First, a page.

Thursday, 23 August 2012

French Onion Soup

Recently we were invited to friend's French theme dinner party, and a good portion of the courses came from Julia Child's recipes, which was one set of books we didn't own, so a trip to Books for Cooks the week after had us 2 vintage editions of both volumes in our hot little hands. 

It's fair to say that we are a little obsessed with French Onion Soup at the moment. We had a great one (omittidely steaming hot) at the Station Hotel in Footscray, the recent dinner party and previous home made batches. So time again to test a new recipe French Onion Soup from Mastering the Art of French Cooking, Volume 1. This was made in our large Le Creuset as we needed to travel with this batch.

Underestimated how much bread was required for the Le Creuset for the bulk cook.
Onions were sliced on a mandolin, sweated in oil and butter until caramelised, flour was added, beef stock and vermouth to simmer for a couple of hours. Cognac added just before ready to serve, and croutons and swiss cheese grilled vin the oven to finish.

Verdict: Delicious, I could eat this all day. I prefer the onions sliced a little thicker, but now we are getting nit picky.
Would we make this again?: It's a time consuming one, but so worth it. nothing like if you have a couple of hours free on a cold Sunday afternoon.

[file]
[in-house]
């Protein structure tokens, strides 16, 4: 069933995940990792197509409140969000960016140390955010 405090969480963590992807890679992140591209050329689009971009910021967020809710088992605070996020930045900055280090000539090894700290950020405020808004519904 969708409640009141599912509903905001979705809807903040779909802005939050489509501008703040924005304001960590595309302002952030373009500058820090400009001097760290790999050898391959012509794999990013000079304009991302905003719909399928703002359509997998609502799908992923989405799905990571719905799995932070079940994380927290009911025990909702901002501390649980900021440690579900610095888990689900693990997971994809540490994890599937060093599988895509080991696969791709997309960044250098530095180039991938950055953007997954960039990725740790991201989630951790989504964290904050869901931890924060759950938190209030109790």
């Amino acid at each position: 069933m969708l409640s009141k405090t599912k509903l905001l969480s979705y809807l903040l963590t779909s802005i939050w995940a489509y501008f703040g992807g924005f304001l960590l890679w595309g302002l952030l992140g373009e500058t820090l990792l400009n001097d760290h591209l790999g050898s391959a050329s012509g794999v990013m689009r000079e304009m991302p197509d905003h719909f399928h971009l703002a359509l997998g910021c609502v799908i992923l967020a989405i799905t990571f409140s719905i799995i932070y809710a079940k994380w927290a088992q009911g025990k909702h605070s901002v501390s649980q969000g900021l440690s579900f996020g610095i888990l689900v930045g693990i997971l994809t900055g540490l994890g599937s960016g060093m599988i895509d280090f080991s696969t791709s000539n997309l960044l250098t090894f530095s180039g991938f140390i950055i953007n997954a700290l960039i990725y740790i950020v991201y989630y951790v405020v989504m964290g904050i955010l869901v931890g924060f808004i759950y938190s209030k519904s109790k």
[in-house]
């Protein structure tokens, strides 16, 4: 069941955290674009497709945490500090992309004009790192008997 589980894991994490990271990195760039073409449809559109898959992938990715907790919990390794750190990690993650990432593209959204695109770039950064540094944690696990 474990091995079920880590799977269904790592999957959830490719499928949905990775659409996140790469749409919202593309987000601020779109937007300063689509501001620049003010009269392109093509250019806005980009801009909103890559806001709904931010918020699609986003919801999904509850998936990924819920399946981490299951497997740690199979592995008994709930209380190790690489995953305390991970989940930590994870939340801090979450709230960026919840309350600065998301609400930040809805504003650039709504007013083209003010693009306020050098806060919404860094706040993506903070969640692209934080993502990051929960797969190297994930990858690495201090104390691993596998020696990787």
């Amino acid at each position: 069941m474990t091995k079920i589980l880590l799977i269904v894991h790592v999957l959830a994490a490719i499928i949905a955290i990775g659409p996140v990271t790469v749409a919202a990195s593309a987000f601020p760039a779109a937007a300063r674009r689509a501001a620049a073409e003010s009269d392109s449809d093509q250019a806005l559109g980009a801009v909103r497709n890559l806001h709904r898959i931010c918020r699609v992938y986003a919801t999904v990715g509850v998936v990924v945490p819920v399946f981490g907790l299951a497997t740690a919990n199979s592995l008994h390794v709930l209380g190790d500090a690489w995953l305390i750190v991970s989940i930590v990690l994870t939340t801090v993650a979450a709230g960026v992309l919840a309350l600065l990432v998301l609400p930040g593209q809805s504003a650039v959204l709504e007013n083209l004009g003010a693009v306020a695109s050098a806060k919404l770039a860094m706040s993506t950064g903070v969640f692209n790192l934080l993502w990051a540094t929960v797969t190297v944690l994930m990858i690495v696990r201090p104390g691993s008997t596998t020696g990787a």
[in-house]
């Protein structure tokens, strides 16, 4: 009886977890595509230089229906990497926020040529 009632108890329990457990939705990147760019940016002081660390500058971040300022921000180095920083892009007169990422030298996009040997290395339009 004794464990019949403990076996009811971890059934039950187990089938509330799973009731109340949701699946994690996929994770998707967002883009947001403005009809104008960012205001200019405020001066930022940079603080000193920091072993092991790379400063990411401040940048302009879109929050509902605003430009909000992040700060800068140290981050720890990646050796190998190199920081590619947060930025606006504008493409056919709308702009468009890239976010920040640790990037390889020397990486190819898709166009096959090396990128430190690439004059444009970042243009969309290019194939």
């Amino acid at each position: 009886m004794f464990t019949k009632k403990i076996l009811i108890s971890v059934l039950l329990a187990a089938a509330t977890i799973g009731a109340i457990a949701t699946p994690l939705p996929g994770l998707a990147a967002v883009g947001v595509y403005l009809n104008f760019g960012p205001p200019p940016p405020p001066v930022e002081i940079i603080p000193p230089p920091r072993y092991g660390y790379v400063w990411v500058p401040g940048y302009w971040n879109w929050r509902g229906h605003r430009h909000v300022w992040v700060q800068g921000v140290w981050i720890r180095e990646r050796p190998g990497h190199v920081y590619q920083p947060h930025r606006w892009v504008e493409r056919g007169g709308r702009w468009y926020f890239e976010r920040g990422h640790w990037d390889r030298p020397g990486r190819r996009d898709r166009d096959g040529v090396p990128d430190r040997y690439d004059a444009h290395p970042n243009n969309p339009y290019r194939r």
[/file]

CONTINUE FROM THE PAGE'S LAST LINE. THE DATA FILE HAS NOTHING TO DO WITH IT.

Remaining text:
Tuesday, 3 July 2012


Cassoulet from The Butcher. This book is part of a Providore series, so we have a couple of the other books in the series, The Dairy and The Green Grocer. They all are pretty great, but to be fair we have  yet to cook anything out of them .. until now. Enter cassoulet - this was one of those French dishes that were on our must eat in France last year, as well as our Champagne a day rule (tough rules we set ourselves). Unfortunately towards the end of the trip cassoulet was still on the 'to try' list.

We ignored all of the locals restaurant recommendations and strolled into an authentic looking tourist trap in Bordeaux.

Now for future references we will know the correct terminology.


It came complete with gingham table cloths, rude etchings on the menu and copper pots swinging from the walls. Not the most delicious restaurant, the cassoulet here was heart burn inducing.  I much prefer the version we made.

So we are lucky that this one here was a winner. Four meats, toulouse and french boiled sausage, confit duck and lamb, with some haricot beans for good measure.

Verdict: Great winter meal, very warming.